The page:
Mostly this mantra is followed by majority of the development teams (in particular startups) & it certainly makes sense as long as it gets understood completely.
In my nearly 2 decades of experience, I have seen teams strive tirelessly to "Make it work" and deliver a minimum viable product but are indirectly forced to skip the "Make it better" part due to lack of time/bad estimation.
Because once the minimal viable product is made people start pulling resources out of that, start assigning next module so that they can "Make it work". The assumption was we can work on refactoring the code tomorrow or day after which in reality never happens. Ultimately the development folks don't find time to "refactor" their initial code to "Make it better".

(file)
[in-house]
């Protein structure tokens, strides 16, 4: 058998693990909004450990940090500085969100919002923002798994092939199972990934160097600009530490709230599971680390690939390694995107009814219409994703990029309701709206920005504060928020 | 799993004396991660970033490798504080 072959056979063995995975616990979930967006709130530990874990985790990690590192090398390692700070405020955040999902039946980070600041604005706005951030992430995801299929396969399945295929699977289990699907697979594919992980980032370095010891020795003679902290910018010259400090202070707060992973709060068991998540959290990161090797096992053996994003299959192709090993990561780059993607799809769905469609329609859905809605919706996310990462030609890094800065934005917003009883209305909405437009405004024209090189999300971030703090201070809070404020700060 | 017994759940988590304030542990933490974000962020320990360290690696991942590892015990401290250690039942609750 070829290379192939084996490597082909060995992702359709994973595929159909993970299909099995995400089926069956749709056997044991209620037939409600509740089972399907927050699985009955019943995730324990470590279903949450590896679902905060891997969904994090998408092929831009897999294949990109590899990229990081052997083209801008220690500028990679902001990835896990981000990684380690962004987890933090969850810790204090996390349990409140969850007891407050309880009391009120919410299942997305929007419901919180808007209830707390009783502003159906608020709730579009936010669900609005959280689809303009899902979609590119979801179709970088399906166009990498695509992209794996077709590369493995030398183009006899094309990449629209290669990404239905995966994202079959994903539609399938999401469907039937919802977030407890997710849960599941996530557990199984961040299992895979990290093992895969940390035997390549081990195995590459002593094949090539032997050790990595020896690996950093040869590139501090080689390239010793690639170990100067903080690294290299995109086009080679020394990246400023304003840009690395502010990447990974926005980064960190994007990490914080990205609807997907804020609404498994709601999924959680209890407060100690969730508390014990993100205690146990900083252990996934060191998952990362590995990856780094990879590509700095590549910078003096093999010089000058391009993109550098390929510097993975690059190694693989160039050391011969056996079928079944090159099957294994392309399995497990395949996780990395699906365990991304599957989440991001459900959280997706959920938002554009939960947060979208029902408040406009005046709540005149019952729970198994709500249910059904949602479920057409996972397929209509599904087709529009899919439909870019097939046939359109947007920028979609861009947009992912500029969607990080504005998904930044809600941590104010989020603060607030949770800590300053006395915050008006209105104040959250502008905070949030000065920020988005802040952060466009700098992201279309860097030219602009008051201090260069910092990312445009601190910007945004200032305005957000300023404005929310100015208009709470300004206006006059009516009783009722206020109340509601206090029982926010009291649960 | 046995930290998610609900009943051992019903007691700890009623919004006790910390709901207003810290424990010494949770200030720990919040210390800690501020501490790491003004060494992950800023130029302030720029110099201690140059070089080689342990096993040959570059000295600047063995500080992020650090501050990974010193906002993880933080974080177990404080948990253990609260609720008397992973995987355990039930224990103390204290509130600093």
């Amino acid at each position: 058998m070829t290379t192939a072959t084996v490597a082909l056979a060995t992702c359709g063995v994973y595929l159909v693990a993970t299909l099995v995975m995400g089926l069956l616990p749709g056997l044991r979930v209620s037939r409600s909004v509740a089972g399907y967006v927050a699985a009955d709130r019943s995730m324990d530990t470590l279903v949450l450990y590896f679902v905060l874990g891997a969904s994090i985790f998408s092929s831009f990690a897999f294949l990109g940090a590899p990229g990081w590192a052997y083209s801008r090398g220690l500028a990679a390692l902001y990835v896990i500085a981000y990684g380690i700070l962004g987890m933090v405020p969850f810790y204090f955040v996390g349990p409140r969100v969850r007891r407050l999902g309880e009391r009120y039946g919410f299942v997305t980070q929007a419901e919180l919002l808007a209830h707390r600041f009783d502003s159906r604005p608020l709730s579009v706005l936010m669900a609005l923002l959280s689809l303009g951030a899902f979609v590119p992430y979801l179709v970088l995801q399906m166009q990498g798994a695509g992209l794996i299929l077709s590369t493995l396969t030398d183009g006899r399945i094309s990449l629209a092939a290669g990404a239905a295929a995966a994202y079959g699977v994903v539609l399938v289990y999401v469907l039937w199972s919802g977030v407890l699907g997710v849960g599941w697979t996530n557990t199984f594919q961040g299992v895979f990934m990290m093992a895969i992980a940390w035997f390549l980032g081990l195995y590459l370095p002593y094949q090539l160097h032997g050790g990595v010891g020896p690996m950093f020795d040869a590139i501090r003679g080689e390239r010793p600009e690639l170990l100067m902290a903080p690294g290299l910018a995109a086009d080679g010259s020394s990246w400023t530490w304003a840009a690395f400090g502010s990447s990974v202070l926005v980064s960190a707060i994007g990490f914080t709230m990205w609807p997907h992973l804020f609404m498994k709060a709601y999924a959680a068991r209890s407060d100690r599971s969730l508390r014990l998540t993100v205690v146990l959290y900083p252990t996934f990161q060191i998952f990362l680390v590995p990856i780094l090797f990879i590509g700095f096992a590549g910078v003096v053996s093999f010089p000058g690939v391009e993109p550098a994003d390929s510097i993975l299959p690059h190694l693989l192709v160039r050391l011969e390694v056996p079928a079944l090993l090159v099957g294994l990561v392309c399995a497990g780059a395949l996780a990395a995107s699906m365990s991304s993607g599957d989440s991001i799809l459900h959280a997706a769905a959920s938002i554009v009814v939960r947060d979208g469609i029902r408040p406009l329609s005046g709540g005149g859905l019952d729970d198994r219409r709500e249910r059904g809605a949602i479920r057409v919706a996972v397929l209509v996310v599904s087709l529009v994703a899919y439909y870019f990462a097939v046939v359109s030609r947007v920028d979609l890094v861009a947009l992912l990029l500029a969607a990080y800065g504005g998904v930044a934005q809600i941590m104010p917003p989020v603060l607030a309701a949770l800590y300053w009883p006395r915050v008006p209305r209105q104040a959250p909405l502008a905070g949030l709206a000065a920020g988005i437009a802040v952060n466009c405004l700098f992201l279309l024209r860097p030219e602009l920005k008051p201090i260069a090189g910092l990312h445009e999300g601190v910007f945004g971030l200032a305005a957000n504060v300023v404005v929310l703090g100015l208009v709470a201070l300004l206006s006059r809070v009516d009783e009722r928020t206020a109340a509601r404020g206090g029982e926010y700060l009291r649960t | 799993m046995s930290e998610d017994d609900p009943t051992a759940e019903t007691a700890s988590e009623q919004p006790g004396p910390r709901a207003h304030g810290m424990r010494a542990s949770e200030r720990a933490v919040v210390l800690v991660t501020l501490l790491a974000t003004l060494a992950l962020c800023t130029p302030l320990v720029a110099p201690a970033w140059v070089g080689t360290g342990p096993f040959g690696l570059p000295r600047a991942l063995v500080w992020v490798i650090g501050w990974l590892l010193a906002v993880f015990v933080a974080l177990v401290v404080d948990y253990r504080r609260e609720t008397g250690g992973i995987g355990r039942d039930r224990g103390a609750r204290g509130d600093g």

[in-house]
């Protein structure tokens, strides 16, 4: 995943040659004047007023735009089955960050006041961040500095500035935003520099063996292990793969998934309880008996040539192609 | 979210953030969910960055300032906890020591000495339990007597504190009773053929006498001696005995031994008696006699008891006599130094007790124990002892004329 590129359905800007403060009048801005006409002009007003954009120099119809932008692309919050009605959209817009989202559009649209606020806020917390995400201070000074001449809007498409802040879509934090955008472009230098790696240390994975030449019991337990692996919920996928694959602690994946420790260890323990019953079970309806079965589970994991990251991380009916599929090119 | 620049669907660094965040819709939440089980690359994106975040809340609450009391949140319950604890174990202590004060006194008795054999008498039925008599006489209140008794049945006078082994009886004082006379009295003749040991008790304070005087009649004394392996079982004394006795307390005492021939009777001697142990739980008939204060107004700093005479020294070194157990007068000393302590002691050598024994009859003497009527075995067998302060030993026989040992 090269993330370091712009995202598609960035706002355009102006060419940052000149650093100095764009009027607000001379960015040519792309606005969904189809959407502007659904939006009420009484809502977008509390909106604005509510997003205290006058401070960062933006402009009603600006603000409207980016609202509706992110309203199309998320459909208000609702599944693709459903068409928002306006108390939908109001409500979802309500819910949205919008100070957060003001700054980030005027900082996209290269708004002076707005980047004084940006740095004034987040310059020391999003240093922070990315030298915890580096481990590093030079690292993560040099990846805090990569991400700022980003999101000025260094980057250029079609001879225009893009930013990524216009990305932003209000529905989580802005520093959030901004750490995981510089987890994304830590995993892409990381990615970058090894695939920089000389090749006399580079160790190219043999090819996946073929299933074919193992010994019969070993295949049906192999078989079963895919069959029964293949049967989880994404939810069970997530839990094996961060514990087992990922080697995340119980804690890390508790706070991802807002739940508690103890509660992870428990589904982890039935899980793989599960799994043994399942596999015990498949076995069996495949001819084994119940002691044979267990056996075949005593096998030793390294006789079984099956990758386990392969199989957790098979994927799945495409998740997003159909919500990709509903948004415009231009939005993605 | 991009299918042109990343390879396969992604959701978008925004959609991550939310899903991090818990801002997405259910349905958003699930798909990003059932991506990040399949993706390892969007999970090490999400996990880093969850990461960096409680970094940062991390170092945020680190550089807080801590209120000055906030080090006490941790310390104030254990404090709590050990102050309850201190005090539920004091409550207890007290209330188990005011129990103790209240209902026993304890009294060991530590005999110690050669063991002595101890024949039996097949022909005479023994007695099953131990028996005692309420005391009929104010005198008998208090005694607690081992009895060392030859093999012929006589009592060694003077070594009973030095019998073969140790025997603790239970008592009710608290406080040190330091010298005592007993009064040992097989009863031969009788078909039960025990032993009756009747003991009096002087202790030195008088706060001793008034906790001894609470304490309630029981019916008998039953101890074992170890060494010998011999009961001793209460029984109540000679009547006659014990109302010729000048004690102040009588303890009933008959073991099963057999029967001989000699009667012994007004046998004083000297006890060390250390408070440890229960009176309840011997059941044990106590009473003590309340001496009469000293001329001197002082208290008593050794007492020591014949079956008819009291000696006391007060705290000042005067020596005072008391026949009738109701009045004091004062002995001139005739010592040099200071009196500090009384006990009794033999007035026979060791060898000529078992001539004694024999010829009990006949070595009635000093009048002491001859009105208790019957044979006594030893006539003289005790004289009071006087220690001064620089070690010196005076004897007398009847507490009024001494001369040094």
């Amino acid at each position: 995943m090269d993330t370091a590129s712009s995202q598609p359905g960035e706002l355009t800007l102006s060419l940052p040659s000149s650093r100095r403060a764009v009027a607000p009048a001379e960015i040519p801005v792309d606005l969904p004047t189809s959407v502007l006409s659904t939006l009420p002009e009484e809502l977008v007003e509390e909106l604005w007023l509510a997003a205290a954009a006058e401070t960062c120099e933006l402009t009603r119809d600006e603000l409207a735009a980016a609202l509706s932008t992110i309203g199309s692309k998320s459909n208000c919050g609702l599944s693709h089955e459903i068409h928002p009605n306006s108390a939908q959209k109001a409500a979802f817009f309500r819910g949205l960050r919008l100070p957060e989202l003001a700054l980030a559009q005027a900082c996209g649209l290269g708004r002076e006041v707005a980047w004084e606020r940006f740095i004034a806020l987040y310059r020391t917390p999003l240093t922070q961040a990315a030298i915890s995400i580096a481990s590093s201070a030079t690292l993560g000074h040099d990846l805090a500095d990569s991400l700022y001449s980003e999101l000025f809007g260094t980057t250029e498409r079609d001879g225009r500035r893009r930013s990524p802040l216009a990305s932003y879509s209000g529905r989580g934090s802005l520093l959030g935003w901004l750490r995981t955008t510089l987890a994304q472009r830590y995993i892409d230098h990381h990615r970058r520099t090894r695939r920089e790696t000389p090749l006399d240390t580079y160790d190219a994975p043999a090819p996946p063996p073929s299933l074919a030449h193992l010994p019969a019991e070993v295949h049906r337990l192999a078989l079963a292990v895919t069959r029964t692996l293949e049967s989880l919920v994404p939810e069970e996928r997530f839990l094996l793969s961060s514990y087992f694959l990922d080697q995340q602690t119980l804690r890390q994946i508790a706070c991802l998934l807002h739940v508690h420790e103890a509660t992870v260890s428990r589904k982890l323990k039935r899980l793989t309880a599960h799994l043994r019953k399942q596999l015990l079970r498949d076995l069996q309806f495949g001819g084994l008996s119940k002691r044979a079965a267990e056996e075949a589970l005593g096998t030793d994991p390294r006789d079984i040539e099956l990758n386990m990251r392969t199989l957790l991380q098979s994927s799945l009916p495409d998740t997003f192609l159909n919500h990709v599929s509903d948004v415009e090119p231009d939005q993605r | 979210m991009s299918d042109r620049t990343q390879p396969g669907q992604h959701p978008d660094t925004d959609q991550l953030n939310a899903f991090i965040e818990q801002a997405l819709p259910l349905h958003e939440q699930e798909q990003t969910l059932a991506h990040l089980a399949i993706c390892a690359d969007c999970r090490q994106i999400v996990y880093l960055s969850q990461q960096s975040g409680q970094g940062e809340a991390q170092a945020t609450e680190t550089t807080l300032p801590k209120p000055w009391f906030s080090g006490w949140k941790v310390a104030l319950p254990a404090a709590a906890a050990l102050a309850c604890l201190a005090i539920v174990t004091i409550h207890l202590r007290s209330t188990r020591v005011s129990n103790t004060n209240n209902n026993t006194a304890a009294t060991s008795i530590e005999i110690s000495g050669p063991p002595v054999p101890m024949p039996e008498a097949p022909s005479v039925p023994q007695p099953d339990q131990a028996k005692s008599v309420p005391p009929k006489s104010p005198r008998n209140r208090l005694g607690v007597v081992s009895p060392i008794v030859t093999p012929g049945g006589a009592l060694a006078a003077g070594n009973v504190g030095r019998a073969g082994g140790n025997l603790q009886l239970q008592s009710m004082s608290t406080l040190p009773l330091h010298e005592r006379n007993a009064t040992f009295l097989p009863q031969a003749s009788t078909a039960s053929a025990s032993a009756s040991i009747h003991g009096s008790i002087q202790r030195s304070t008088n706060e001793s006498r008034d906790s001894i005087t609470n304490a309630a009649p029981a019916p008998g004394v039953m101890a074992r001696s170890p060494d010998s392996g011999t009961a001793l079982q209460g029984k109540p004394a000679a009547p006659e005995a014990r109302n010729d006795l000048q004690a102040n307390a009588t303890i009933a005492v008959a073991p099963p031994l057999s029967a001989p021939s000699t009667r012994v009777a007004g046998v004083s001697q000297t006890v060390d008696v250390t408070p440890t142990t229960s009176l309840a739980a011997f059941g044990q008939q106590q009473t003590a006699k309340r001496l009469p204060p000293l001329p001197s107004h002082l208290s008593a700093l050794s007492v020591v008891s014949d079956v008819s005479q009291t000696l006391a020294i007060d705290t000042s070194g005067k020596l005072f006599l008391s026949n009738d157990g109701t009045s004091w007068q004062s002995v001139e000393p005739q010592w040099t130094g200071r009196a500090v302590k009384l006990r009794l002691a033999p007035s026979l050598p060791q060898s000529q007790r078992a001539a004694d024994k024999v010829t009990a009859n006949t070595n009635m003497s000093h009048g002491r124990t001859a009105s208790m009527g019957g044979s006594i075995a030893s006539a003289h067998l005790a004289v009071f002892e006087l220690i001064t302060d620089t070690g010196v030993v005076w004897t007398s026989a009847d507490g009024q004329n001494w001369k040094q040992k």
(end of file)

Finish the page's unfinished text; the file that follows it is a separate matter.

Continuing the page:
"The problem with waiting until tomorrow is that when it finally arrives, it is called today." - Jim Rohn
So what? It is already working anyway!
"Make it work" which is not followed by refactoring sessions to "Make it better" will undoubtedly break down when we start to scale. Over a period of time code base would become complicated & the cost of change at that time would be too high which might even jeopardize the business altogether.
Make it work
- If need be, do research and implement a solution to achieve the desired behavior/result.
- The solution might not be having a good design,
- Code will not be optimized and
- It won't be easily maintainable.
Make it better
- Now that desired result is in hand, refactor the code.
- Organize the code base properly to have a good design and
- Make sure it's maintainable.
- Optimize the code to achieve the desired performance goals of the application.